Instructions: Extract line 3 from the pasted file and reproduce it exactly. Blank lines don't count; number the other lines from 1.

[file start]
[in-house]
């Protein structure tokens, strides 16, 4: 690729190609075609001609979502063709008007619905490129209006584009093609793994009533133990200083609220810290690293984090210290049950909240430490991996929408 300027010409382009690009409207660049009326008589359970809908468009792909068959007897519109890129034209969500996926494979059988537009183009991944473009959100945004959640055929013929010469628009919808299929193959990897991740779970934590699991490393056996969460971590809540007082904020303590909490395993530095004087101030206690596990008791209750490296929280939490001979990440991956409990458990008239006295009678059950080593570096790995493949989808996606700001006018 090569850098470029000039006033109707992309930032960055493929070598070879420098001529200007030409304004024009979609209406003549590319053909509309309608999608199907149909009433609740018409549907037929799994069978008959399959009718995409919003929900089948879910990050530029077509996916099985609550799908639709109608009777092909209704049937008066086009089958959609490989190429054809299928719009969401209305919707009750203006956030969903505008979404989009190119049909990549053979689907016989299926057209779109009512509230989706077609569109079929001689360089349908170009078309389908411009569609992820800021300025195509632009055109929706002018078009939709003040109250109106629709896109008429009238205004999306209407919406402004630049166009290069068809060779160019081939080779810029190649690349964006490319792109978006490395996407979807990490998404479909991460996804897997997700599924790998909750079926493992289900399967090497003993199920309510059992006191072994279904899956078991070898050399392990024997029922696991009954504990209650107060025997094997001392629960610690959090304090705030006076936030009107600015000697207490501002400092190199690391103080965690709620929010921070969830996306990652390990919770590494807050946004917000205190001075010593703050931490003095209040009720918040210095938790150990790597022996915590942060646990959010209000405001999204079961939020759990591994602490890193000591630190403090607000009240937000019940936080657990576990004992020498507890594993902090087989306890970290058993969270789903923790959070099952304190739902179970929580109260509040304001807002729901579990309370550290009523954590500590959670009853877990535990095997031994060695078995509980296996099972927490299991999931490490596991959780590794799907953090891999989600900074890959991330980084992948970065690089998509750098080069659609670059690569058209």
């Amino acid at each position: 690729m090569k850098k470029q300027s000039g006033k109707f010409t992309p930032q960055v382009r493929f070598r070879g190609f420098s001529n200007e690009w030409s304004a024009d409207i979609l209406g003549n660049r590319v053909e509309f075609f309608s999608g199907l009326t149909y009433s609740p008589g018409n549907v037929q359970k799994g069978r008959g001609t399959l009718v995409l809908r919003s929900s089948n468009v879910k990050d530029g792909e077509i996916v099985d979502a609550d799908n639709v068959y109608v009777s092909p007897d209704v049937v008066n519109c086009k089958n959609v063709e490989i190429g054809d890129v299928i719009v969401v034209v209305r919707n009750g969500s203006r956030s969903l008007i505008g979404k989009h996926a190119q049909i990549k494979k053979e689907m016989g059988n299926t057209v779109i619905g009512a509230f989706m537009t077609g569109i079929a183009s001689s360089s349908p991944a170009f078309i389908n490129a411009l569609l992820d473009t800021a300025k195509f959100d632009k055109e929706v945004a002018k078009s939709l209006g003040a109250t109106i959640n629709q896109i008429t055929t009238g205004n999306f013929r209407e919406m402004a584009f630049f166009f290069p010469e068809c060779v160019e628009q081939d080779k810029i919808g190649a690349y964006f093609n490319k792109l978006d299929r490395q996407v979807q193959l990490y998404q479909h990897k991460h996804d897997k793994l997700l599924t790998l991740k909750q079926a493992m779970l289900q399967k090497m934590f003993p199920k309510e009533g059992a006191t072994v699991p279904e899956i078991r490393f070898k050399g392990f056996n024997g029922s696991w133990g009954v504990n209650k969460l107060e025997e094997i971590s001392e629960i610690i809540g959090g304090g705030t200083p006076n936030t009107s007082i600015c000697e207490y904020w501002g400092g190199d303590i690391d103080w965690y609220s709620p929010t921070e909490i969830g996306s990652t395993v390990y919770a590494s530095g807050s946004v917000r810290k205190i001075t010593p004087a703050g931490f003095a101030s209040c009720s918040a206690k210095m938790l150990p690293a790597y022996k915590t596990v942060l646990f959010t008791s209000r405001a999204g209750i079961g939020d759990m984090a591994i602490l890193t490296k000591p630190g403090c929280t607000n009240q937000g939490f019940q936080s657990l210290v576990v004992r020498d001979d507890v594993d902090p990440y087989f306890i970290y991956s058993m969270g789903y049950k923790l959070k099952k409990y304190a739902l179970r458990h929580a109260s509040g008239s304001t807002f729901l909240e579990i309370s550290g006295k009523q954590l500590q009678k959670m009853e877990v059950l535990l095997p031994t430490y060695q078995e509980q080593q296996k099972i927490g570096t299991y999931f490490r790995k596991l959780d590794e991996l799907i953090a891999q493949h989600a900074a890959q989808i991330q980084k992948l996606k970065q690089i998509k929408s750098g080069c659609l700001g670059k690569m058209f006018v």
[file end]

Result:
């Amino acid at each position: 690729m090569k850098k470029q300027s000039g006033k109707f010409t992309p930032q960055v382009r493929f070598r070879g190609f420098s001529n200007e690009w030409s304004a024009d409207i979609l209406g003549n660049r590319v053909e509309f075609f309608s999608g199907l009326t149909y009433s609740p008589g018409n549907v037929q359970k799994g069978r008959g001609t399959l009718v995409l809908r919003s929900s089948n468009v879910k990050d530029g792909e077509i996916v099985d979502a609550d799908n639709v068959y109608v009777s092909p007897d209704v049937v008066n519109c086009k089958n959609v063709e490989i190429g054809d890129v299928i719009v969401v034209v209305r919707n009750g969500s203006r956030s969903l008007i505008g979404k989009h996926a190119q049909i990549k494979k053979e689907m016989g059988n299926t057209v779109i619905g009512a509230f989706m537009t077609g569109i079929a183009s001689s360089s349908p991944a170009f078309i389908n490129a411009l569609l992820d473009t800021a300025k195509f959100d632009k055109e929706v945004a002018k078009s939709l209006g003040a109250t109106i959640n629709q896109i008429t055929t009238g205004n999306f013929r209407e919406m402004a584009f630049f166009f290069p010469e068809c060779v160019e628009q081939d080779k810029i919808g190649a690349y964006f093609n490319k792109l978006d299929r490395q996407v979807q193959l990490y998404q479909h990897k991460h996804d897997k793994l997700l599924t790998l991740k909750q079926a493992m779970l289900q399967k090497m934590f003993p199920k309510e009533g059992a006191t072994v699991p279904e899956i078991r490393f070898k050399g392990f056996n024997g029922s696991w133990g009954v504990n209650k969460l107060e025997e094997i971590s001392e629960i610690i809540g959090g304090g705030t200083p006076n936030t009107s007082i600015c000697e207490y904020w501002g400092g190199d303590i690391d103080w965690y609220s709620p929010t921070e909490i969830g996306s990652t395993v390990y919770a590494s530095g807050s946004v917000r810290k205190i001075t010593p004087a703050g931490f003095a101030s209040c009720s918040a206690k210095m938790l150990p690293a790597y022996k915590t596990v942060l646990f959010t008791s209000r405001a999204g209750i079961g939020d759990m984090a591994i602490l890193t490296k000591p630190g403090c929280t607000n009240q937000g939490f019940q936080s657990l210290v576990v004992r020498d001979d507890v594993d902090p990440y087989f306890i970290y991956s058993m969270g789903y049950k923790l959070k099952k409990y304190a739902l179970r458990h929580a109260s509040g008239s304001t807002f729901l909240e579990i309370s550290g006295k009523q954590l500590q009678k959670m009853e877990v059950l535990l095997p031994t430490y060695q078995e509980q080593q296996k099972i927490g570096t299991y999931f490490r790995k596991l959780d590794e991996l799907i953090a891999q493949h989600a900074a890959q989808i991330q980084k992948l996606k970065q690089i998509k929408s750098g080069c659609l700001g670059k690569m058209f006018v």